Home Equity

Home equity relates to real property ownership. Sophisticated investors often leverage home equity, in order to compound additional wealth. Strong property values, in conjunction with regular mortgage payments, work to establish home equity. All real estate purchases, of course, introduce distinct risks, which may result in an upside-down mortgage, or negative equity situation. Negative equity is often a prelude to property foreclosure.

Define Home Equity

Home equity is defined by financial ownership, and subtracts your mortgage balance from your home’s property value. Home sellers should expect profits to approximate the home equity amount. Home equity is often a major component of total net worth, which subtracts away total liabilities from total assets. Home equity, however, may not be categorized as a liquid asset. Liquid assets, such as certificates of deposit, stocks, and bonds, are financial securities that may be quickly converted into cash.

Mortgage Amortization

Mortgage amortization increases home equity. Mortgage amortization is the technical term to describe the process of paying down housing debt. Monthly mortgage payments go toward reducing principal and meeting interest expenses. Mortgage principal refers to the balance owed, while interest payments compensate banks for making loans. In the early years, interest charges account for the majority of home loan payments, while mortgage principal declines relatively gradually. Over time, monthly mortgage payments build home equity at an accelerated pace as smaller principal balances obviously carry reduced interest charges.

Real Estate Markets

Property value appreciation also creates home equity. Strong property values are a function of heightened real estate demand alongside a limited supply of housing. Downtown areas and other densely populated neighborhoods typically sustain high real estate values, because land is relatively scarce. In terms of demand, a strong economy that creates jobs increases the need for housing. Access to infrastructure can also improve real estate demand. For example, property values alongside a proposed freeway right-of-way should improve as the road opens for traffic.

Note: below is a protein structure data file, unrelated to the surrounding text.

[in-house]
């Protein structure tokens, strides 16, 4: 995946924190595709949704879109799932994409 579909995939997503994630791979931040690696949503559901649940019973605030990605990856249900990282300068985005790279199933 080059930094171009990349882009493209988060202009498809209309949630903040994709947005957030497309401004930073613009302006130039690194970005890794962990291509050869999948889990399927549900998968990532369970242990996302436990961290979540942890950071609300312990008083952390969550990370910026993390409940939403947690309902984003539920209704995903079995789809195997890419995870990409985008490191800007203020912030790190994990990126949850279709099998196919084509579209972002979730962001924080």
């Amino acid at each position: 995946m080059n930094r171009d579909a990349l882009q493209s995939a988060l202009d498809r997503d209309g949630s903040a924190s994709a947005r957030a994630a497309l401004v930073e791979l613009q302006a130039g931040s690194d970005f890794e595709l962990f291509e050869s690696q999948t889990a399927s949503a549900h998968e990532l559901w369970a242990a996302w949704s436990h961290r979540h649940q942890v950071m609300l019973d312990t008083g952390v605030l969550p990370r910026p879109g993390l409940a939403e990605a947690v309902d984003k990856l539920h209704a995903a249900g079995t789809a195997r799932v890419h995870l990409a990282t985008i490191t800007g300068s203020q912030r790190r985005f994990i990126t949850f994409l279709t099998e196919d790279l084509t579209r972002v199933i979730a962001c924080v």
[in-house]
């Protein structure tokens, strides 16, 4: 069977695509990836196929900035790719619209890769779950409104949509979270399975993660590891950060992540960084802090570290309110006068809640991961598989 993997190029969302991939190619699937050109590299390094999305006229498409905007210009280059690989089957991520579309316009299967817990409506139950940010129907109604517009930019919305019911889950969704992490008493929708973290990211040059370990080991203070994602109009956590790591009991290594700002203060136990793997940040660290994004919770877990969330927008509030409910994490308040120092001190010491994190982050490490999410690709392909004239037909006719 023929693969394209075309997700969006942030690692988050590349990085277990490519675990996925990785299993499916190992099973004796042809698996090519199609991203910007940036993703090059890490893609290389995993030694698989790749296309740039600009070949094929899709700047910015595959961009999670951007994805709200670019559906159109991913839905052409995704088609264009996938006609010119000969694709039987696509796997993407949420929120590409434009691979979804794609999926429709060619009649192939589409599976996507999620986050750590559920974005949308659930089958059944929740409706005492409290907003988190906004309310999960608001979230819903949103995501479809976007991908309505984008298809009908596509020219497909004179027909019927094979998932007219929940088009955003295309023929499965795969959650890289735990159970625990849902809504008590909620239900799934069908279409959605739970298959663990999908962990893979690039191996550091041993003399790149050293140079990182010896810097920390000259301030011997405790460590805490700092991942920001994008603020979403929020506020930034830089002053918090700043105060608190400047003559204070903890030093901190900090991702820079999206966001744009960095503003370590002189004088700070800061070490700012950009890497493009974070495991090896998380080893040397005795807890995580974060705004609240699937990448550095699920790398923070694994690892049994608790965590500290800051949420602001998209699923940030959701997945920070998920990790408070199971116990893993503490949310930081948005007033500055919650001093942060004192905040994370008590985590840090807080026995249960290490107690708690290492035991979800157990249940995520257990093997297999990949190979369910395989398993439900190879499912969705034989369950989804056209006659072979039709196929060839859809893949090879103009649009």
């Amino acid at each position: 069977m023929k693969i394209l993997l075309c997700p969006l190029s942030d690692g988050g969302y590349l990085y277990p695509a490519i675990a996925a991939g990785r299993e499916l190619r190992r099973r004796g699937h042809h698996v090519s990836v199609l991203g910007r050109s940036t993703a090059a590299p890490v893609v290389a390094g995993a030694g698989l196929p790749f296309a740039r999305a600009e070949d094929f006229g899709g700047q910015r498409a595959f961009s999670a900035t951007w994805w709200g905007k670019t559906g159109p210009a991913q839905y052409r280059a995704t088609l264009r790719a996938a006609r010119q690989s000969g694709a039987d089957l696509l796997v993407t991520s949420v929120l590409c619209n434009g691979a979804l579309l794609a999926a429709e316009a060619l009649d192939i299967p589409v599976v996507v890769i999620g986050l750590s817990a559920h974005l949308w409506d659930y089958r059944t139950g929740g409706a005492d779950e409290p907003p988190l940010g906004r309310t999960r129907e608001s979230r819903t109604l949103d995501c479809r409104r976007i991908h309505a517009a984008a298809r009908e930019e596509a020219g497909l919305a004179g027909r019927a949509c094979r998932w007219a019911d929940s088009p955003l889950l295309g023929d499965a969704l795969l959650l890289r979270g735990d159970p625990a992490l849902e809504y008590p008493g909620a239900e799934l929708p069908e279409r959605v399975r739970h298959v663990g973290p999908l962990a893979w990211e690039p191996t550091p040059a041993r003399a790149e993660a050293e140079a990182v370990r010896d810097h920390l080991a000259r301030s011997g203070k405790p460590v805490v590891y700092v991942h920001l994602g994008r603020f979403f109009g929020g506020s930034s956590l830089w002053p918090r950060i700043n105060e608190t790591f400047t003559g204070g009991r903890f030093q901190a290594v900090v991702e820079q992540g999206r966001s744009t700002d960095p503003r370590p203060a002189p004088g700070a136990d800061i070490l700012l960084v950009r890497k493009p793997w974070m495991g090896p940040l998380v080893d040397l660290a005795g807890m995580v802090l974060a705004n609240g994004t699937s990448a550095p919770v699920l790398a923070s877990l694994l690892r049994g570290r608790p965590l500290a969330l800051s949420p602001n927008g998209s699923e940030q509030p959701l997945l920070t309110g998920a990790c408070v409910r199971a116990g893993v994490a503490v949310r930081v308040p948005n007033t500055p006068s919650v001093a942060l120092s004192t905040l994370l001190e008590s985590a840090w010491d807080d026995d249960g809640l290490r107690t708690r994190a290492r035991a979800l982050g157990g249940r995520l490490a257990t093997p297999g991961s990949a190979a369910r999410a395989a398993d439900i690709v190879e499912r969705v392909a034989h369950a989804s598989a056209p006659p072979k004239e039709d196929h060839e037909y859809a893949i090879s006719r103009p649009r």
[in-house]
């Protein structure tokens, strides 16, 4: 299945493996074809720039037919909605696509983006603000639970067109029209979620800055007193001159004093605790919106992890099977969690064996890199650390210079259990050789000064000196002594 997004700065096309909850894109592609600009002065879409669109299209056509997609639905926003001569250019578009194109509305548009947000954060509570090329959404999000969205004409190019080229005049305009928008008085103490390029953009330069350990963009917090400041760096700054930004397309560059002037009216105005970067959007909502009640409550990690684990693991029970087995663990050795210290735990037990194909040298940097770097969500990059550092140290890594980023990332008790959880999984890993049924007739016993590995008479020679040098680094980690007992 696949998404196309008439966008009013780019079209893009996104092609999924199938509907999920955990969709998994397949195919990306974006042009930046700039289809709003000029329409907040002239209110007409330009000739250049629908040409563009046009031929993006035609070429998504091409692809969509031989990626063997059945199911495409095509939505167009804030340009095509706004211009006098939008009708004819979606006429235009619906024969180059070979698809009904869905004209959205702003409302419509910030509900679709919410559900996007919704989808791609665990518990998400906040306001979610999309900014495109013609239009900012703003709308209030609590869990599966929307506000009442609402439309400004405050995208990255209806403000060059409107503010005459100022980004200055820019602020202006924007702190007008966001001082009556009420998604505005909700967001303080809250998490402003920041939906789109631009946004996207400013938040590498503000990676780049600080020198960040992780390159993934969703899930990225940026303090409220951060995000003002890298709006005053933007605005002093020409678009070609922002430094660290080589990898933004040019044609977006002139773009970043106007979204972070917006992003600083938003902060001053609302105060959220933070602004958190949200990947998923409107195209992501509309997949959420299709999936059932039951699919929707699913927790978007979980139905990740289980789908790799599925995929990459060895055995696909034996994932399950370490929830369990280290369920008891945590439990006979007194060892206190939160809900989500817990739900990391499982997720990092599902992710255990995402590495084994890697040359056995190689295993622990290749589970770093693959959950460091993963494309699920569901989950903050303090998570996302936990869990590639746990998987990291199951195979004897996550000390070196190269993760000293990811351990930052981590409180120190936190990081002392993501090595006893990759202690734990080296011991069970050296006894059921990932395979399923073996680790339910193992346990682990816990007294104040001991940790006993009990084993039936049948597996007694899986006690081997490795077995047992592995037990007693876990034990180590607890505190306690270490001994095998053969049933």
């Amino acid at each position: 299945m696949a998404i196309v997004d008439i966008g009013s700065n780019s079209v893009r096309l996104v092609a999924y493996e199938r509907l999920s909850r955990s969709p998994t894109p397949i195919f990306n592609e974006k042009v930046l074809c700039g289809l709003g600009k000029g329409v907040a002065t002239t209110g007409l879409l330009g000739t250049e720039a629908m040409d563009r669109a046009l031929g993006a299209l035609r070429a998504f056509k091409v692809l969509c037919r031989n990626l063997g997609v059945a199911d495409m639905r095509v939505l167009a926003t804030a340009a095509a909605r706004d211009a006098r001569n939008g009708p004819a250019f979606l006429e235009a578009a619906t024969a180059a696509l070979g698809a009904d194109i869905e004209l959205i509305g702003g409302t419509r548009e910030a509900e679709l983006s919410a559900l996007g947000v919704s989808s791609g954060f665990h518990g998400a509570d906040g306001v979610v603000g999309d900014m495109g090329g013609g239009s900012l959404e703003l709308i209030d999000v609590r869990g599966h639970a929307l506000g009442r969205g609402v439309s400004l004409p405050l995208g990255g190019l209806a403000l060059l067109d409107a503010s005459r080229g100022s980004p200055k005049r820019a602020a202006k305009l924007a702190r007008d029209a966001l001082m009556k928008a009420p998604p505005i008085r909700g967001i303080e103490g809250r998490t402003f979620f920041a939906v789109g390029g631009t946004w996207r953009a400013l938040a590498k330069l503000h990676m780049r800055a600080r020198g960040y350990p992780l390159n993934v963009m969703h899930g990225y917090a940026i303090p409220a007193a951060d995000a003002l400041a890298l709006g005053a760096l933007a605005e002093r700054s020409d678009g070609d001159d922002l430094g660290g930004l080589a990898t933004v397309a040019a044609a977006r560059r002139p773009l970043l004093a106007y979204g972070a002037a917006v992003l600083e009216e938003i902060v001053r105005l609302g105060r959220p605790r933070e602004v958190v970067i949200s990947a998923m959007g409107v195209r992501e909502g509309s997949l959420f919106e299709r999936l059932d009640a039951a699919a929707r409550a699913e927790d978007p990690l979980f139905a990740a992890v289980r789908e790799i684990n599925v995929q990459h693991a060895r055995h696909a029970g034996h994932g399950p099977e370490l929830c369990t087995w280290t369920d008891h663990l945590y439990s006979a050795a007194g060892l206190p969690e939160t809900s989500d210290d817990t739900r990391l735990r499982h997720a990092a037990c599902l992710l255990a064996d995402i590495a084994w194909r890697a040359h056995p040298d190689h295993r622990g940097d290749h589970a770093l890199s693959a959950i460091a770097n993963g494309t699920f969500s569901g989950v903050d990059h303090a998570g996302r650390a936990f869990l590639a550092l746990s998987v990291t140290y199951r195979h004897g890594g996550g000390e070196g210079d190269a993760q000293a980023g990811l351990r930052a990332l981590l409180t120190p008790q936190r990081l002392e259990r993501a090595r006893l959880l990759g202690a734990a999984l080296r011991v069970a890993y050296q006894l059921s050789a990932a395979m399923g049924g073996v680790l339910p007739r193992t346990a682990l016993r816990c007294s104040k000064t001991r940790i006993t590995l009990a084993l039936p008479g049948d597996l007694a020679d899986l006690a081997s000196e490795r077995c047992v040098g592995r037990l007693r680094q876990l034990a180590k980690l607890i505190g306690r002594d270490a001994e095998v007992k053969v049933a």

Professional appraisers evaluate comparable, or comp, sales figures when calculating property values. Homeowners can apply similar techniques to track recent sales within an immediate neighborhood and estimate current home equity. Local circulars are an ideal reference points for recent real estate activity.

Debt Management

Strong home equity improves chances for applicant loan approval upon good terms. Lenders may ask whether the home is owner occupied and verify this information through credit reports and proof of residence mailings. Timely mortgage payments signal one’s ability to build wealth and responsibly manage debt.

Home equity may serve as collateral to back other forms of credit, such as home equity loans. These collateral terms lower financial risks for banks, and allow applicants to negotiate relatively low interest rates for home equity loans. Home equity loan terms introduce distinct risks, because terms of these agreements do allow banks to foreclose, or seize, property to make good upon any missed payments.

Negative Equity

Recession and weak real estate markets often precipitate upside-down, or negative equity, situations for homeowners. At that point, mortgage balances are actually higher than home property values. Chances for foreclosure increase, because owners would then be unable to sell homes for enough cash to pay off the outstanding mortgage principal. A distressed homeowner may work out a short sale arrangement, where the bank willingly accepts less cash on the home sale than was owed upon the mortgage.